Bye, Bye, Mr. American Pie

The pie-loving star of the film series heads to the altar with friends and dog poop in tow.

Advertisements for this third installment in the American Pie series do us a great service by noting that this film and its two predecessors are "classics." I appreciate this, because "classic" previously had the rather un-useful meaning of "exhibiting the highest quality," or "having lasting worth and significance."

Now, thanks to the good folks at Universal Pictures, it means "having at least one scene involving the eating of dog poop."

But, to be fair, there is only one scene of someone eating dog poop in American Wedding, showing a rare maturity and, perhaps, the tender ripeness of youth no longer fully in bloom, confronting, through a paucity of dog poop-eating sequences, the bittersweet realization of the omnipresence of death. Yes, the American Pie kids have finally grown up, and with this film, they bid us a sweet, dog-poop-flavored adieu.

Though I must say, this latest outing in the series that brought pie-boning to the public consciousness was largely tolerable, and occasionally amusing, especially when no one was eating dog poop. Eugene Levy, reprising his career-making role as "Jim's dad," is especially charming, and in spite of the fact that everyone now thinks of Levy as a comic genius of the first degree who should be worshipped like the Babylonians worshipped Baal, Levy is, in fact, a comic genius of the first degree who should be worshipped like the Babylonians worshipped Baal.

Further, there's a fine turn by Jennifer Coolidge as Stiffler's mom and even a decent performance by Sean William Scott as Stiffler. While there's certainly some reliance on gross-out humor (though I'm loathe to mention it, there is, for example, a scene where someone eats dog poop), the gross-out stuff is now so old-hat that it kind of seems cute. It's like, "Aww, look at all that pubic hair on the wedding cake. I could just hug it for a million years!" Of course, then you'd get frosting and pubic hair on your clothes, so don't, but you know what I mean.

American Wedding starts off, as all good movies do, with Alyson Hannigan as Michelle giving her boyfriend, Jim (Jason Biggs), a blowjob in a fancy restaurant. While she's doing her hose-jockey magic under the table, Jim awaits the arrival of his father (Eugene Levy), who is bringing an engagement ring. How romantic! Sadly, before Michelle can fully clean the pipes, Jim's dad arrives to have that talk that all fathers and sons look forward to: the one where dad tells you how proud he is while your girlfriend Hoovers your bad boy. It's an enchanting, dog-poop-free sequence that sweeps you in with the majesty and romance that only oral sex can bring to a film.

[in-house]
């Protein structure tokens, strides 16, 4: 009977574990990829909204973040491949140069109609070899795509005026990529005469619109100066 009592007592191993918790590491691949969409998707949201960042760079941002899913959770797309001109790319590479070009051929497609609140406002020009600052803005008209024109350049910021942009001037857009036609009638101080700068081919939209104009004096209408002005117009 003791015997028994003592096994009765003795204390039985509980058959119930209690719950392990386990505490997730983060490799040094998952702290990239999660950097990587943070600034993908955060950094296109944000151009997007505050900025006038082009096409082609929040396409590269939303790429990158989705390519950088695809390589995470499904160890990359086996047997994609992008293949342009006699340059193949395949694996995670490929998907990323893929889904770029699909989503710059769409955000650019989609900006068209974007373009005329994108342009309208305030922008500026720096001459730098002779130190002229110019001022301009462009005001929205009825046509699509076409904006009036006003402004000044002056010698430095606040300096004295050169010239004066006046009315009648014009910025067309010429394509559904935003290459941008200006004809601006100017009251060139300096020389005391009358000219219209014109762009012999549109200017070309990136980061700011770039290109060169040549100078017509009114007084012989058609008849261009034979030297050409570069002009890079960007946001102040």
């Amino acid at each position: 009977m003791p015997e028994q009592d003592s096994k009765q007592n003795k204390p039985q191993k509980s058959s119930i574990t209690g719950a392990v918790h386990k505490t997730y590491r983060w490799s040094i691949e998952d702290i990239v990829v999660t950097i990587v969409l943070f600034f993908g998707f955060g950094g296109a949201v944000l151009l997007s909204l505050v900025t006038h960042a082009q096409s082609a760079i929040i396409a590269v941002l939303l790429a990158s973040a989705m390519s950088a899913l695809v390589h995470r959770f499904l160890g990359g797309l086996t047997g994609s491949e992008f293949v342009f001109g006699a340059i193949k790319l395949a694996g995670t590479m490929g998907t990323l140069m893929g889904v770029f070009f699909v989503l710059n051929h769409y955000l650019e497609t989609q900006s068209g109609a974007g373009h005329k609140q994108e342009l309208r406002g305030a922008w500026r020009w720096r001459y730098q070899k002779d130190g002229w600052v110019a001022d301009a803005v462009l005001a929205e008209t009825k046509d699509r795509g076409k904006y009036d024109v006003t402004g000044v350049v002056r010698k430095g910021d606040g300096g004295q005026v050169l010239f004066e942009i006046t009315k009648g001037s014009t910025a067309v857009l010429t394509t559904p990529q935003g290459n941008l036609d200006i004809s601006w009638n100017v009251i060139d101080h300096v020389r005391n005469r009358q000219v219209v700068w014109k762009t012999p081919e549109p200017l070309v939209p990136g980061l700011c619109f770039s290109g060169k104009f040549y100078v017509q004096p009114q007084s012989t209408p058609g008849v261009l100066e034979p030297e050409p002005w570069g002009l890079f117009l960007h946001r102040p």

Now, you would think that once Jim had proposed to Michelle, nothing could go wrong, and the rest of the film would be free of tension as the bride and groom prepare for a life of legally sanctioned heterosexual union. Shockingly, it's not so. Indeed, in a big, big surprise, Michelle's parents do not instantly like Jim! The idea of having the in-laws disapprove of their daughter's fiancé is so cinematically novel that I was unable to fully grasp its resonance, and briefly dropped my notebook into my super-size diet bourbon.

Further, and moreover, Jim's enemy, Stiffler, demands to be invited to the wedding. Now, there's no way that Jim would tolerate this, so highly paid professional screen writers were brought in to determine that (a) Jim can't dance, (b) Michelle wants dancing at the wedding, and (c) the only person on earth qualified to teach dancing is Stiffler.

Apparently living in a world where the thought of finding a dance instructor through the yellow pages is anathema, Jim reluctantly agrees to invite Stiffler to the wedding in exchange for homoerotically charged waltzes which, like all professional dance lessons, include brief breaks for discussions of testicle shaving. Actually, there's something compelling about American Wedding's refusal to even try to find a good reason that Stiffler should be invited to the wedding. We, the audience, know that the movie's trajectory requires that Stiffler be there, so they just cut to the chase.

In fact, a lot of American Wedding works like that. Stiffler is given the wedding ring to hold. I wonder if he'll accidentally feed it to that dog? I wonder if he'll then have to eat that dog poop? Deep questions, but in keeping with the low-stress atmosphere of modern moviemaking, not hard to answer.

While a lot of the gags are so obvious that the current crop of space station astronauts actually reported seeing them coming from outer space, some of them actually work out pretty well. There are no deep belly laughs (unless the vague gagging feeling one gets while watching someone eat dog poop counts as a belly laugh) but there are a good number of chuckles. Still, I got the feeling that the audience at American Wedding wasn't there to see novel, or even amusing or funny entertainment, but because they now care what happens to Jim, the main character, and, to lesser extent, Jim's friends.

Thus, judged on those merits, the biggest weakness of this film is that it lacks original Pie star Natasha Lyonne, probably the biggest talent of the original bunch of kids, as well as Mena Suvari, Tara Reid and the goofy-but-lovable Chris Klein. All were too busy with non-dog-poop-related projects for this final installment of the series, and to varying degrees, all of them were missed. Nonetheless, if you're a fan of the first two films, I can't imagine you'd want to pass on this episode, wherein maturity and feculence combine to bring us the sweet sorrow of saying goodbye to these, our "American" friends.

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